AKRON, Ohio – After another erratic effort off the tee, Tiger Woods found himself on the wrong side of par again at Firestone Country Club.
Woods struggled with his driver all day, and after a 2-over 72 fell to 1 over after three rounds at the WGC-Bridgestone Invitational.
An eight-time winner and defending champion at Firestone, Woods managed just one birdie, a kick-in following a flagged iron shot at the par-3 fifth hole. After finding only one of nine fairways with the driver during a second-round 71, Woods missed the target with each of his first six drives Saturday, including a wayward drive at No. 6 that led to a double bogey.
Despite the difficulties, Woods’ post-round concerns were focused on his efforts on the greens.
“I did not putt well again,” Woods said. “I hit it pretty decent today, which was nice. I just didn’t putt well at all again today. I couldn’t get comfortable with my setup, and unfortunately it just kind of worked out that way.”
His comments came as a surprise, considering the fact that he took only 26 putts during the third round – his lowest total of the week. Of course, it’s easier to take fewer putts when you hit only seven of 18 greens in regulation, as Woods did.
As the number of rounds left in his Ryder Cup audition continue to dwindle, Woods relied on some familiar answers following his ninth competitive round since back surgery.
“I just need more reps,” he said. “Still continue to stay at it because I’m actually getting better the more rounds I’m playing. I’m actually getting my feel back.”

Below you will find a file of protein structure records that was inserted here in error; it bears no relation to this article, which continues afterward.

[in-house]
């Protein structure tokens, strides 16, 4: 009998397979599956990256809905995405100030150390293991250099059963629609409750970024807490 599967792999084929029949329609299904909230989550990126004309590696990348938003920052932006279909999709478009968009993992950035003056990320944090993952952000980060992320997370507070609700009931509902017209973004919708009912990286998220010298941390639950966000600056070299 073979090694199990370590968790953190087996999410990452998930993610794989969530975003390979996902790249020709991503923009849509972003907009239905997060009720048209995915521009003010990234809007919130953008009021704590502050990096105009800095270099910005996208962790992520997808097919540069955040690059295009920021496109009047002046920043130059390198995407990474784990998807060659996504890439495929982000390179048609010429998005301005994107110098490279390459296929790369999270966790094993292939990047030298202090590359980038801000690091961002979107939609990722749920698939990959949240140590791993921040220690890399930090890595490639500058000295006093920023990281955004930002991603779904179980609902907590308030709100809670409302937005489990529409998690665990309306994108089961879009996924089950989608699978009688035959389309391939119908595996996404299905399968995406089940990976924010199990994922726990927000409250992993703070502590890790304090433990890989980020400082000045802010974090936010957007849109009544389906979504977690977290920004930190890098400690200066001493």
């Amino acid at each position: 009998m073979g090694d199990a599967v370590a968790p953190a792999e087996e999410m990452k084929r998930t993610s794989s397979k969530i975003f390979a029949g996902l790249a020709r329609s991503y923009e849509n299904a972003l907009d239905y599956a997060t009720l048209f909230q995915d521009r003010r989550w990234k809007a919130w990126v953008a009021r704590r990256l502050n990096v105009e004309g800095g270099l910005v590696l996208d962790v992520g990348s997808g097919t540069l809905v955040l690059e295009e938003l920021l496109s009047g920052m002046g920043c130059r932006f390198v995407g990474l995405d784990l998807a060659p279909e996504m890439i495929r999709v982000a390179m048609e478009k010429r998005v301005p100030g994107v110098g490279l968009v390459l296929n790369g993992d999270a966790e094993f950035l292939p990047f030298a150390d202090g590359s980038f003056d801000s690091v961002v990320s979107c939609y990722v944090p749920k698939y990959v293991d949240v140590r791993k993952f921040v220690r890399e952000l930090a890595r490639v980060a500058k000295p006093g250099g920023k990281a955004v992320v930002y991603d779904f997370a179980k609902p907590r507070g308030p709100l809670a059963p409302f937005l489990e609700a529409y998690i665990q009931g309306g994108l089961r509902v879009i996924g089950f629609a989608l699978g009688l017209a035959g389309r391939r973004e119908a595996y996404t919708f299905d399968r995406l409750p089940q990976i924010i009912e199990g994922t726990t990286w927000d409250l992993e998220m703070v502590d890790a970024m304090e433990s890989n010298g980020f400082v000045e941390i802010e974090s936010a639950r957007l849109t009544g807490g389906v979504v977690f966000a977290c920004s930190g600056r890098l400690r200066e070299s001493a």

While Woods painted a relatively rosy picture, the stat line this week has been decidedly less optimistic. He hit just six of 14 fairways during the third round – and went 2-for-9 with the driver – bringing his week-long accuracy off the tee to 42.8 percent.
Compare that with last year, when Woods found the fairway 62.5 percent of the time en route to a seven-shot victory.
Despite the drop-off, his comments sounded more like a player working through a small issue on the range than one who has batted .167 with the big stick the last two days.
“I actually smoked it coming home, which is nice. I figured something out there. Unfortunately, too little, too late,” he said. “If I continue doing what I was doing coming into today, I’ll be just fine.”
Mired in the middle of the leaderboard, Woods now needs to win next week’s PGA Championship to have any chance of qualifying for the FedEx Cup playoffs. His prospects for a captain’s pick from Tom Watson for next month’s Ryder Cup squad remain unknown, though his results off the tee this week probably aren't helping his cause.
This week's performance is also showing a striking similarity to the script from his last start at the Open Championship: a solid, sub-par opening round to move into the fringe of contention, followed by over-par efforts that dropped him further down the standings as his accuracy off the tee dwindled.
If he has concerns on any of those fronts, though, Woods certainly didn’t display them in his post-round reflection.
“Yeah, I’m fine,” he said. “It took me a while to get my playing feel back again. I’m starting to get the feel of my hands to hit the ball the right distance. That’s something I didn’t do a very good job of at Congressional.
“Each day, I’ve done better with my hands and the feel, and getting the right number.”
While his iron accuracy has shown signs of improvement, not even Woods can conquer Firestone from the rough. That’s right where his drives have put him, and whether he wants to admit it, that’s why he has faded from contention this week on a course where he has traditionally dominated.